Marine Corps Coordinating Council of New York

Pastor Gary Sauer's Benediction

We live in perilless times. Our enemies, both foreign and domestic, seek to destroy us. They threaten to wipe out all that America stands for: Life, Liberty, and the pursuit of Happiness. The most important of these great values that our forefathers fought for is our freedom.

 

There was a particularly dark time as well in ancient Israel’s history. Their enemies had overrun them and disrupted life as they knew it. Yet God desired to restore Israel to their former glory, and He revealed what it would take to achieve that to the prophet Ezekiel. Ezekiel recorded that message in Ezekiel 22:30 when God said “I sought for a man among them, that should make up the hedge, and stand in the gap before me for the land, that I should not destroy it:”

 

What we need today to keep our nation great is to have someone stand in the gap for all that we hold dear as Americans. When I think of the need of having someone stand in the gapfor America I think of the US Marine Corps.

 

From Tun Tavern in Philadelphia and the resolution of the Continental Congress to form two battalions of Marines, until today, the United States Marine Corps has gallantly served our country since that 10 November 1775 date. This is where you began to stand in the gap in American history.

 

From The Halls of Montezuma in 1847 in the Battle of Chapultepec. After two days of fierce fighting the Marines captured the National Palace, which broke the back of the Mexican army and the hearts of the people. It played a vital role in ending the Mexican war and you stood in the gap.

 

To the shores of Tripoli and the Battle of Derna in 1805 where the our government refused to continue to pay ransom money to priates off the Barbary Coast. After marching across 600 miles of the Libyan Desert to successfully rescue the kidnapped crew of the USS Philadelphia and defeat the pirates. Your first battle on foreign soil was a success. You stood in the gap.

 

From the deserts of Iraq to the mountains of Afghanistan, you have stood in the gap. From protecting our embassies to serving during natural emergencies, the Marines have stood in the gap to defend our interests. The USS Jason Dunham will be commissioned today, commemorating the life of Corporal Jason Dunham, who stood in the gap to save the lives of two other Marines, and probably countless others.

 

The embers glowed softly, and in their dim light,

I gazed round the room and I cherished the sight.

My wife was asleep, her head on my chest,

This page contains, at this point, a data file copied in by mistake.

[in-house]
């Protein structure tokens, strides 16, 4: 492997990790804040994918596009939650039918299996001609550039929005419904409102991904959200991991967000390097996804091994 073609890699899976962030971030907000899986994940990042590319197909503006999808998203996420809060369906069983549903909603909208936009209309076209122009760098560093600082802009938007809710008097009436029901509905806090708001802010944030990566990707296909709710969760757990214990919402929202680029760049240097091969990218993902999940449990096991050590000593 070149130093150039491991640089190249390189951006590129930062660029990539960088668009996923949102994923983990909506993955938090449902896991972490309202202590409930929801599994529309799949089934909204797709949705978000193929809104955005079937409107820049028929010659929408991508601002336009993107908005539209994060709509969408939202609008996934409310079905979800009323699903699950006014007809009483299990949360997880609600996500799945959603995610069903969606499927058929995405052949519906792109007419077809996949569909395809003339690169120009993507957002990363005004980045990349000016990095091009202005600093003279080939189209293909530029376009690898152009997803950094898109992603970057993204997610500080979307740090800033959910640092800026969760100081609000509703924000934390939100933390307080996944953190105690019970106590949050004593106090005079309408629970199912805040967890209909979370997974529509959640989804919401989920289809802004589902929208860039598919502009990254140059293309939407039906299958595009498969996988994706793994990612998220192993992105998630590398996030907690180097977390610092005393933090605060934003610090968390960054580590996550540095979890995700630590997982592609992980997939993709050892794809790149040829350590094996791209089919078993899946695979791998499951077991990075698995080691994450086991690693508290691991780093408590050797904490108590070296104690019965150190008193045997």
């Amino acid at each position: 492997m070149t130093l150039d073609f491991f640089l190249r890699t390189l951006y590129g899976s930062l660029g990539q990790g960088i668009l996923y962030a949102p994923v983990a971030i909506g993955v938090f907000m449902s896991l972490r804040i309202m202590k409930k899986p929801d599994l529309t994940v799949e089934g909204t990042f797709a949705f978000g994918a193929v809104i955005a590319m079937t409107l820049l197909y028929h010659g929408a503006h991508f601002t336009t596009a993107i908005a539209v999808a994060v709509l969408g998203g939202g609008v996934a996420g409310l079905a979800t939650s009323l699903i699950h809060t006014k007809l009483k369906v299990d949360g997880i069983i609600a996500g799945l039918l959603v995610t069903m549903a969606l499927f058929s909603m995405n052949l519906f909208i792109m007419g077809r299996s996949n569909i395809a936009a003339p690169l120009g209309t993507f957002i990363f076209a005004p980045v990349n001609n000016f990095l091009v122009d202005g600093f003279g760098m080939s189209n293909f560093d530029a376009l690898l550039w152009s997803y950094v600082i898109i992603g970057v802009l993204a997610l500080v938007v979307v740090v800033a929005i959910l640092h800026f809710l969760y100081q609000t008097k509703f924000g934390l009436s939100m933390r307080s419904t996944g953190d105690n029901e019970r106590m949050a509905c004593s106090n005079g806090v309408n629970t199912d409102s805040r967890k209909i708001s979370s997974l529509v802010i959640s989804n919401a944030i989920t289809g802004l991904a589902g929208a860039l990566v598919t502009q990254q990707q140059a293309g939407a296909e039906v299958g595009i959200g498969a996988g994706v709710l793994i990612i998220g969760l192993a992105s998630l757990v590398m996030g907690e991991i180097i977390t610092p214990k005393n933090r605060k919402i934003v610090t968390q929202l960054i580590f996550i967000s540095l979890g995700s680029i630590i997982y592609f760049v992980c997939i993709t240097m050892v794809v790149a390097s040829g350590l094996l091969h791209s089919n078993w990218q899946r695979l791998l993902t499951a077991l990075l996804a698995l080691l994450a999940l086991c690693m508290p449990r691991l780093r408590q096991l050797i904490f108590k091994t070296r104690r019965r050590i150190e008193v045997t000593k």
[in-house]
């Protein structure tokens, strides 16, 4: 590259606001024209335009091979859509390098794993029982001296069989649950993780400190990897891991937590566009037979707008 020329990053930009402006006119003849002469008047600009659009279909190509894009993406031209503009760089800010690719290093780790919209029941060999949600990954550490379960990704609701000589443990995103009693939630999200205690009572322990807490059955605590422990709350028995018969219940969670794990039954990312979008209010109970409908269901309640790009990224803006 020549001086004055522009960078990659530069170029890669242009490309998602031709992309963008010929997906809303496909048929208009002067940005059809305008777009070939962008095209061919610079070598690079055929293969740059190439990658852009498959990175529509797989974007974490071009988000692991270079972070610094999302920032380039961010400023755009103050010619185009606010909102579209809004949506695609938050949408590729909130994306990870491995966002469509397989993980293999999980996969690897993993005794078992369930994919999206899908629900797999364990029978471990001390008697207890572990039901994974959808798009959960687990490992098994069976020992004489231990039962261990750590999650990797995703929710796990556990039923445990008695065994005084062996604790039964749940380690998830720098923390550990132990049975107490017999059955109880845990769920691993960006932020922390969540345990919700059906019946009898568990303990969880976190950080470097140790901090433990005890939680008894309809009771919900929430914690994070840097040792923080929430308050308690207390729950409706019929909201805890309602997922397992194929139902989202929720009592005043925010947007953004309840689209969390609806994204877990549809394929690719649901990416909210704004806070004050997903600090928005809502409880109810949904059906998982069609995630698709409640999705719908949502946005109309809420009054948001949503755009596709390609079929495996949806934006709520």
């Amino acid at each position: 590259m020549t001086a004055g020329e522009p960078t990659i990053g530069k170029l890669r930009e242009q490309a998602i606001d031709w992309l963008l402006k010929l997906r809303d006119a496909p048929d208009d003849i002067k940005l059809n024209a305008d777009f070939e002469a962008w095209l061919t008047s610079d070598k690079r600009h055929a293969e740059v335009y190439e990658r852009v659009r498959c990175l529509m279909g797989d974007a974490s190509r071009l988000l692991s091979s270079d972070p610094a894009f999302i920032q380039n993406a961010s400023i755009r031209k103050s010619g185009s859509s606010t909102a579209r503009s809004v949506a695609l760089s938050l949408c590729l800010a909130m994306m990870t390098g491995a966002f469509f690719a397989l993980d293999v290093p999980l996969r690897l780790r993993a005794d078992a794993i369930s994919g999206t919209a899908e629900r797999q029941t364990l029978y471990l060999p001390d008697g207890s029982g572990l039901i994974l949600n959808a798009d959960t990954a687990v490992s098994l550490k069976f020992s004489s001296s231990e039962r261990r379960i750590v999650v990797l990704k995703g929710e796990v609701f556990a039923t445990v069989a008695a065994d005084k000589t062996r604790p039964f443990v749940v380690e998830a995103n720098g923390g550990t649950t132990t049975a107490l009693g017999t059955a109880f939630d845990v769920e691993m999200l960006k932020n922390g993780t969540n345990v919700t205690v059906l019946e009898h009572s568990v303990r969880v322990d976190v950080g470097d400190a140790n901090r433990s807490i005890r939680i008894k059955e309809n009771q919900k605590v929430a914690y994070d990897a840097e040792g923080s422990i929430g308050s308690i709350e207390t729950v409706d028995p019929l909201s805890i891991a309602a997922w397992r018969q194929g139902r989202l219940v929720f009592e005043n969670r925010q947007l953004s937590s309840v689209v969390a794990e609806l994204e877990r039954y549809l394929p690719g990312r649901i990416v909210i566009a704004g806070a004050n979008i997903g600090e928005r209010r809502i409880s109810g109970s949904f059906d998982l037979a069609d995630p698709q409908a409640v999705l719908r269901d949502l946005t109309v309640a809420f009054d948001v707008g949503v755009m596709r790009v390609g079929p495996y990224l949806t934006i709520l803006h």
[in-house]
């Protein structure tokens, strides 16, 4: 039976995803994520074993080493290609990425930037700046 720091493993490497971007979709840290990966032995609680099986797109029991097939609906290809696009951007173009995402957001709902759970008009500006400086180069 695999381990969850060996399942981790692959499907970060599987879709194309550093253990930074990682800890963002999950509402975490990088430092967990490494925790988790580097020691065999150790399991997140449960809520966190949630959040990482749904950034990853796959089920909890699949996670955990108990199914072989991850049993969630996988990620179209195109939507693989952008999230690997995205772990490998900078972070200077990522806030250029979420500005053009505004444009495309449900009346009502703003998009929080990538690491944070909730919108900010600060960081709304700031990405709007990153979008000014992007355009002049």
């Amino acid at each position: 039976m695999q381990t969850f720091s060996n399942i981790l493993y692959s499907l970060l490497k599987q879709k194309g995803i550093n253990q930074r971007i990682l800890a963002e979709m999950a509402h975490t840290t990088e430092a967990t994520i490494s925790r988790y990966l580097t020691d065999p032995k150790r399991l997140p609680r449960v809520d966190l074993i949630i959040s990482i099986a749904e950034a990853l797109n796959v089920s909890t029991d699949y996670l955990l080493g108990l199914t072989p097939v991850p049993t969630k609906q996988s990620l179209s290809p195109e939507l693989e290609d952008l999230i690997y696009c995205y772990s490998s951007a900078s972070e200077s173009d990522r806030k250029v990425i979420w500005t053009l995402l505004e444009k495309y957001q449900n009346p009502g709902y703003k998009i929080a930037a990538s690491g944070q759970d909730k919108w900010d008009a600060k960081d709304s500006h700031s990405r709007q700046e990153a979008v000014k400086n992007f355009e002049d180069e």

My daughter beside me, angelic in rest.

 

Outside the snow fell, a blanket of white,

Transforming the yard into a winter delight.

The sparkling lights in the tree I believe,

Completed the magic that was Christmas Eve.

 

My eyelids were heavy, my breathing was deep,

Secure and surrounded by love I would sleep.

In perfect contentment, or so it would seem,

So I slumbered, perhaps I started to dream.

 

The sound wasn't loud, and it wasn't too near,

But I opened my eyes when it tickled my ear.

Perhaps just a cough, I didn't quite know,

Then the sure sound of footsteps outside in the snow.

 

My soul gave a tremble, I struggled to hear,

And I crept to the door just to see who was near.

Standing out in the cold and the dark of the night,

A lone figure stood, his face weary and tight.

 

A soldier, I puzzled, some twenty years old,

Perhaps a Marine, huddled here in the cold.

Alone in the dark, he looked up and smiled,

Standing watch over me, and my wife and my child.

 

"What are you doing?" I asked without fear,

"Come in this moment, it's freezing out here!

Put down your pack, brush the snow from your sleeve,

You should be at home on a cold Christmas Eve!"

For barely a moment I saw his eyes shift,

Away from the cold and the snow blown in drifts.

To the window that danced with a warm fire's light

Then he sighed and he said "It’s really all right,

I'm out here by choice. I'm here every night."

 

"It's my duty to stand at the front of the line,

That separates you from the darkest of times.

No one had to ask or beg or implore me,

I'm proud to stand here like my fathers before me.

 

My Gramps died at 'Pearl on a day in December,"

Then he sighed, "That's a Christmas 'Gram always remembers."

My dad stood his watch in the jungles of 'Nam',

And now it is my turn and so, here I am.

I've not seen my own son in more than a while,

But my wife sends me picturs, he's sure got her smile.

 

 

Then he bent and he carefully pulled from his bag,

The red, white, and blue... an American flag.

I can live through the cold and the being alone,

Away from my family, my house and my home.

 

I can stand at my post through the rain and the sleet,

I can sleep in a foxhole with little to eat.

I can carry the weight of killing another,

Or lay down my life with my sister and brother.

Who stand at the front against any and all,

To ensure for all time that this flag will not fall."

"So go back inside," he said, "harbor no fright,

Your family is waiting and I'll be all right."

 

"But isn't there something I can do, at the least,

"Give you money," I asked, "or prepare you a feast?

It seems all too little for all that you've done,

For being away from your wife and your son."

 

Then his eye welled a tear that held no regret,

"Just tell us you love us, and never forget.

To fight for our rights back home while we're gone,

To stand your own watch, no matter how long.

For when we come home, either standing or dead,

To know you remember we fought and we bled.

Is payment enough, and with that we will trust,

That we mattered to you as you mattered to us."

 

 

As you have stood in the gap before, please stand once again and join me in prayer


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